Monday, June 11, 2012

Gwen

Guin and Gwen may share the same root, but the spelling for each nickname is unique. Guin is pronounced gwin, and Gwen, obviously, gwen. It's not Gwenivere for a reason, and is no better than modern smushes.

Why bother arguing over a nickname for Guinevere? While some may say "If you wanted to call her Gwen for short you should've just named her Gwendolyn," I find that each name's history and meaning need to be addressed.

Guinevere, "white phantom," was King Arthur's queen in Arthurian legend. Gwendolen was said to be Queen of the Britons. Both were mentioned in Historia Regum Britanniae by Geoffrey of Monmouth. Mr. Monmouth may have created Gwendolen, spelling it Guendoloena, after being introduced to the Welsh men's name Guendoleu, but regardless of that, Gwendolen is certainly Welsh, meaning "white ring." Gwen means "white, fair" in Welsh, from Proto-Celtic windo, automatically making it a relative of Guinevere. Which came first? At first glance Gwenhwyfar/Gwynhwyfar did, combining gwen with sebara/seibra. Guinevere was taken from this and made into her current form by the Norman French. Guinevere (as Gwynhwyfar) was first written about in medieval Welsh prose from the 12th century. Once the two names were confused in the Latin romance De Ortu Waluuanii, where King Arthur's wife is named Guendoloena. Gwendolen and her other forms were not truly used as given names until the 19th century, and by that time the Cornish variant of Guinevere, Jennifer, was already in use. Despite this, Gwen was spotted in the 5th century - Saint Gwen of Brittany, granddaughter of Brychan, who founded the church of Talgarth. Gwen was also the name of Brychan's wife, who was the mother of Saint Winwaloe. There was also Gwen, mother of Saint Cybi, another Saint Gwen, and a Saint Gwenafwy (daughter of Caw).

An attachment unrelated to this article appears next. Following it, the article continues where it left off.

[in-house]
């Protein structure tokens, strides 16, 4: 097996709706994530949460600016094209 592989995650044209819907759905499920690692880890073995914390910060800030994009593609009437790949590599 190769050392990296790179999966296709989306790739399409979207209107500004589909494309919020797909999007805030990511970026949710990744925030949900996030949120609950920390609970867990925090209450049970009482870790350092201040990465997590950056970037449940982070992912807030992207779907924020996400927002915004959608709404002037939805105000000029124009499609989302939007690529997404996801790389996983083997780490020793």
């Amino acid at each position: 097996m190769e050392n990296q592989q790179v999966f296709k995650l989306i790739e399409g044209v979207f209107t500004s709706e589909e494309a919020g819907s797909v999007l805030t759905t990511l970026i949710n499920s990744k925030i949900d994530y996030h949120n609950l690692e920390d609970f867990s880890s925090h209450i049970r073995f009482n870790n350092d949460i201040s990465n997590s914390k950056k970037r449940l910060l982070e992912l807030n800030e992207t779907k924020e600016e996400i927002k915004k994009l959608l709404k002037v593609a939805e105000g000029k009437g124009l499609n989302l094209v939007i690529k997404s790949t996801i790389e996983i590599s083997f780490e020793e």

So in debating whether Gwen is a suitable nickname for Guinevere, keep in mind that Guinevere is a Norman French variant, while Gwen is still very Welsh, and that Guinevere and Gwendolen are most certainly different names, with different origins and starting points, each deserving of their own nicknames. And might I add, Guin is no less cute of a nickname - it even sounds like trendy Quinn.

4 comments:

  1. I like Gwen just as she is, and I suppose when it comes to Guinevere, people are just looking for nicknames because it is a long name. To be fair, Guinevere does derive from the Welsh root gwen, which means fair.

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    1. I don't know, Guinevere is a long name which needs a nickname (especially if you don't like straight-up Guin), but to me that would be similar to calling a Jennifer a Gwen, or a Marjorie by Madge instead of Marjie. Same root but deserving of different nicknames. In the case of Gwen and Guinevere, only the first syllable shares meaning, and they are two very separate names, in fact with their own queens to back each up. But I was also assuming that the majority did not know the root of Gwen and Guinevere, and were just mispronouncing Guinevere. My husband says Gwen-ivere, which is what led me to writing this post, as well as seeing it on the message boards too often. Anyways, I agree with you that Gwen on its own is quite nice. Sorry for the rant, I've just become so defensive of a few names. Capri, for example.

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    2. Well how do you get Dick out of Richard? Nicknames don't *have* to be exact phonetic shortenings of their original name.

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    3. Ooops that was supposed to a separate comment, not a reply to yours, sorry!

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